Extreme Commands for an Extreme World
When I was 16 years old, I read in the newspaper about world poverty. For the first time, I learned that one billion people suffers from what the UN calls extreme poverty – less than 1,25 US dollars per day – and that due to the horrible circumstances that such low income brings, 50 000 people die from extreme poverty every day. That’s 18 million in a year. Chocked by these facts, I opened my Bible later that day and found the story about Jesus and the rich man:
Jesus looked at him and loved him. “One thing you lack,” he said. “Go, sell everything you have and give to the poor, and you will have treasure in heaven. Then come, follow me.”
At this the man’s face fell. He went away sad, because he had great wealth.
Jesus looked around and said to his disciples, “How hard it is for the rich to enter the kingdom of God!” (Mark 10:21-23)
This wasn’t the first time I encountered this passage, but when I had done so previously I had simply interpreted Jesus in a non-literal sense. I thought that when He said “Sell everything you have” to the rich man, He meant “Put me as number one in your heart, give all of yourself to me.” Not that He literally wanted the dude to sell everything he had because, come on, that’s extremely… extreme.
However, now that I knew about the extreme suffering that people suffering from extreme poverty are going through, Jesus’ words suddenly seemed reasonable. If my money can save poor people’s lives, it’s quite unethical – even sinful – to spend them on Playstations or fancy cars instead of on them. And Jesus explicitly says that the rich man should sell his stuff in order to give to the poor in every Gospel this story is written in (Matthew 19:16-30, Mark 10:17-30 and Luke 18:18-30).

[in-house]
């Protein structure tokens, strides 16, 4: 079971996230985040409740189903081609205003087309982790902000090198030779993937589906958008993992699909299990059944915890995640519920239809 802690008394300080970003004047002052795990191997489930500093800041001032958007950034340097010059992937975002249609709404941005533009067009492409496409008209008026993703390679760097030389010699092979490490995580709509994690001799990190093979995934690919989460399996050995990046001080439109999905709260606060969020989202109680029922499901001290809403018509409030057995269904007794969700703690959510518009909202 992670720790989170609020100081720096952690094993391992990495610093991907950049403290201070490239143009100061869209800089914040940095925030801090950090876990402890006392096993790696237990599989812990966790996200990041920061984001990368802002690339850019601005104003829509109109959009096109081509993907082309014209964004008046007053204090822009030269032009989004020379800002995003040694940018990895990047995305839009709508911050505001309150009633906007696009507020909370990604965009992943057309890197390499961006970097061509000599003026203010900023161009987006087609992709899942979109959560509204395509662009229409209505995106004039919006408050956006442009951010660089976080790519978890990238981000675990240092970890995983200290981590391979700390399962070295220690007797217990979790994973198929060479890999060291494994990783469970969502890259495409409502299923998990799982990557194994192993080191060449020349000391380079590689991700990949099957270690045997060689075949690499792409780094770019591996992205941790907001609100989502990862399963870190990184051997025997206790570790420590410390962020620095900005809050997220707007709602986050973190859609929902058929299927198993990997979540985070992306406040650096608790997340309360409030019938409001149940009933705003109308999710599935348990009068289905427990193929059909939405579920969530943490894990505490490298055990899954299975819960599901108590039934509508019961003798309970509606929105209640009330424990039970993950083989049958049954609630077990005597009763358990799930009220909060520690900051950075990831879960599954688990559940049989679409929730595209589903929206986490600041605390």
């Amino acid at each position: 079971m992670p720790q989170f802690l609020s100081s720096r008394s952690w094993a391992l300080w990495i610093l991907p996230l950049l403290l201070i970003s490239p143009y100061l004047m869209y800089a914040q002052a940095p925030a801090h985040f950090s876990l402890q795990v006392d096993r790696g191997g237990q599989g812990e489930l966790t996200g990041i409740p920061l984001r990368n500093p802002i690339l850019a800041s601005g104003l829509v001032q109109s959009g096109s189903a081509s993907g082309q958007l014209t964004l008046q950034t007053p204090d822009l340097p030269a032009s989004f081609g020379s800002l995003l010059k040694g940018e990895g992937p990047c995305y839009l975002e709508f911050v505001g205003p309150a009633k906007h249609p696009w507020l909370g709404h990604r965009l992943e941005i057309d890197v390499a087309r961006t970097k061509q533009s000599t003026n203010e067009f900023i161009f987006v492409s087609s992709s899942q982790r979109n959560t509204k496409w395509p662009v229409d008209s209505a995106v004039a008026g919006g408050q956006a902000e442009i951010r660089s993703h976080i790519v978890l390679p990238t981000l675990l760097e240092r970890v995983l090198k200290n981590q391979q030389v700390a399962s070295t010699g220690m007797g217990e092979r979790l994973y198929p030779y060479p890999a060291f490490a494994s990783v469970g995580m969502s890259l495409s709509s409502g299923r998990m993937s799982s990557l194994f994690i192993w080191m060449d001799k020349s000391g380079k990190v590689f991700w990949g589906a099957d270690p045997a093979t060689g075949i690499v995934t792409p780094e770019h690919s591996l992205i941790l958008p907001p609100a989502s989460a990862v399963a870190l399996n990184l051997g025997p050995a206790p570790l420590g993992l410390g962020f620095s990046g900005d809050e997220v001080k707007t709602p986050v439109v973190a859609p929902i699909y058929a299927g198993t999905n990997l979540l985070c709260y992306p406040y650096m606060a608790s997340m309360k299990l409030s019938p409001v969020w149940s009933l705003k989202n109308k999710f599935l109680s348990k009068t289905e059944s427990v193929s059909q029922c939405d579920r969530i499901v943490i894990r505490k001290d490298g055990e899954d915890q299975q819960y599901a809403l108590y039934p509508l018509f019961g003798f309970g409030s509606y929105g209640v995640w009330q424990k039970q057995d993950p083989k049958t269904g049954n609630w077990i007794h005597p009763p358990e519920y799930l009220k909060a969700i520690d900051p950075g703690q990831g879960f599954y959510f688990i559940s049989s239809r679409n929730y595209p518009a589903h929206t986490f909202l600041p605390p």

In fact, the non-literal interpretation I had doesn’t make much sense (the continuing dialogue Jesus has with His disciples about not being rich and abandoning possessions clearly isn’t just “spiritual”). In my experience, not many Christians believe in the non-literal interpretation. Instead, most rich Christians believe in an interpretation where Jesus’ words to the rich man aren’t applicable to rich people in general, only this particular guy and maybe a few more (though hardly ever the person who’s arguing for this interpretation).